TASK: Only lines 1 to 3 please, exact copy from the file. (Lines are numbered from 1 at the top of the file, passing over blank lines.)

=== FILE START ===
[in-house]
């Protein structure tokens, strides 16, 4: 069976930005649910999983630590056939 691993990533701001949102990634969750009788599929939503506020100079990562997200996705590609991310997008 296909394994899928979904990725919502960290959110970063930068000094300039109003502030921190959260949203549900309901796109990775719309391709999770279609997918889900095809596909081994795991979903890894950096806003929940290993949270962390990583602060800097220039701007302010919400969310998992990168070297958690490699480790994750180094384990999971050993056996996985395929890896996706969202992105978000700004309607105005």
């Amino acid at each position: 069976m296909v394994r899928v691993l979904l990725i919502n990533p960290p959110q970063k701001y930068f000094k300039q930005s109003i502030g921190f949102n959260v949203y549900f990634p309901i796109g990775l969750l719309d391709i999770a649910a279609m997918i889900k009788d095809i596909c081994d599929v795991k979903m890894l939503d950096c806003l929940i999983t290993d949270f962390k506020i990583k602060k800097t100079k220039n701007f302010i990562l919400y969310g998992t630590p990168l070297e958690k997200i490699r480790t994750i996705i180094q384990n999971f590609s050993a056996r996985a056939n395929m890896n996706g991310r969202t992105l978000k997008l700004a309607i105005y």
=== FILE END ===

[in-house]
């Protein structure tokens, strides 16, 4: 069976930005649910999983630590056939 691993990533701001949102990634969750009788599929939503506020100079990562997200996705590609991310997008 296909394994899928979904990725919502960290959110970063930068000094300039109003502030921190959260949203549900309901796109990775719309391709999770279609997918889900095809596909081994795991979903890894950096806003929940290993949270962390990583602060800097220039701007302010919400969310998992990168070297958690490699480790994750180094384990999971050993056996996985395929890896996706969202992105978000700004309607105005």
């Amino acid at each position: 069976m296909v394994r899928v691993l979904l990725i919502n990533p960290p959110q970063k701001y930068f000094k300039q930005s109003i502030g921190f949102n959260v949203y549900f990634p309901i796109g990775l969750l719309d391709i999770a649910a279609m997918i889900k009788d095809i596909c081994d599929v795991k979903m890894l939503d950096c806003l929940i999983t290993d949270f962390k506020i990583k602060k800097t100079k220039n701007f302010i990562l919400y969310g998992t630590p990168l070297e958690k997200i490699r480790t994750i996705i180094q384990n999971f590609s050993a056996r996985a056939n395929m890896n996706g991310r969202t992105l978000k997008l700004a309607i105005y």